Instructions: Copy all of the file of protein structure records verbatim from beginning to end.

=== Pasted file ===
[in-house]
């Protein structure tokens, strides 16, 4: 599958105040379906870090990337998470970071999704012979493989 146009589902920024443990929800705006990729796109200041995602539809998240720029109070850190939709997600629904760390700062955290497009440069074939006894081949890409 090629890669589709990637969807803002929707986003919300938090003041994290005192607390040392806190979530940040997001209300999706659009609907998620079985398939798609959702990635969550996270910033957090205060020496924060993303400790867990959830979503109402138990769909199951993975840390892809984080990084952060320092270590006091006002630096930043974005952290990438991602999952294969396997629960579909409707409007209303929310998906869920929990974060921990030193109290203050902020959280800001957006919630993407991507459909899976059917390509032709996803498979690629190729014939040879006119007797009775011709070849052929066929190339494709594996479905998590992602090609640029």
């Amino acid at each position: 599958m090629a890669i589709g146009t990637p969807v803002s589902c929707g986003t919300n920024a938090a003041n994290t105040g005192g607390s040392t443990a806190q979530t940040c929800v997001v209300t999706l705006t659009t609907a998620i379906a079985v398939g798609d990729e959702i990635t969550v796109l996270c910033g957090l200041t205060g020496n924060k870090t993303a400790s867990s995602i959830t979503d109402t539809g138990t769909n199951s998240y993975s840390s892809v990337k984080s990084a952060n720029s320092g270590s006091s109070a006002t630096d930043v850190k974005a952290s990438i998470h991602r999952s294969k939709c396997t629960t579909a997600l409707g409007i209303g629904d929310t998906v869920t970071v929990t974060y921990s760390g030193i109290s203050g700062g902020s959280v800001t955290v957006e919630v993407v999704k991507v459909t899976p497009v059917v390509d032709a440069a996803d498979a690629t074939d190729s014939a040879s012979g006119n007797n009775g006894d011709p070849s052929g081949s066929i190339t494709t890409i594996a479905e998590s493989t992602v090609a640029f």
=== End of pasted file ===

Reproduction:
[in-house]
């Protein structure tokens, strides 16, 4: 599958105040379906870090990337998470970071999704012979493989 146009589902920024443990929800705006990729796109200041995602539809998240720029109070850190939709997600629904760390700062955290497009440069074939006894081949890409 090629890669589709990637969807803002929707986003919300938090003041994290005192607390040392806190979530940040997001209300999706659009609907998620079985398939798609959702990635969550996270910033957090205060020496924060993303400790867990959830979503109402138990769909199951993975840390892809984080990084952060320092270590006091006002630096930043974005952290990438991602999952294969396997629960579909409707409007209303929310998906869920929990974060921990030193109290203050902020959280800001957006919630993407991507459909899976059917390509032709996803498979690629190729014939040879006119007797009775011709070849052929066929190339494709594996479905998590992602090609640029």
């Amino acid at each position: 599958m090629a890669i589709g146009t990637p969807v803002s589902c929707g986003t919300n920024a938090a003041n994290t105040g005192g607390s040392t443990a806190q979530t940040c929800v997001v209300t999706l705006t659009t609907a998620i379906a079985v398939g798609d990729e959702i990635t969550v796109l996270c910033g957090l200041t205060g020496n924060k870090t993303a400790s867990s995602i959830t979503d109402t539809g138990t769909n199951s998240y993975s840390s892809v990337k984080s990084a952060n720029s320092g270590s006091s109070a006002t630096d930043v850190k974005a952290s990438i998470h991602r999952s294969k939709c396997t629960t579909a997600l409707g409007i209303g629904d929310t998906v869920t970071v929990t974060y921990s760390g030193i109290s203050g700062g902020s959280v800001t955290v957006e919630v993407v999704k991507v459909t899976p497009v059917v390509d032709a440069a996803d498979a690629t074939d190729s014939a040879s012979g006119n007797n009775g006894d011709p070849s052929g081949s066929i190339t494709t890409i594996a479905e998590s493989t992602v090609a640029f």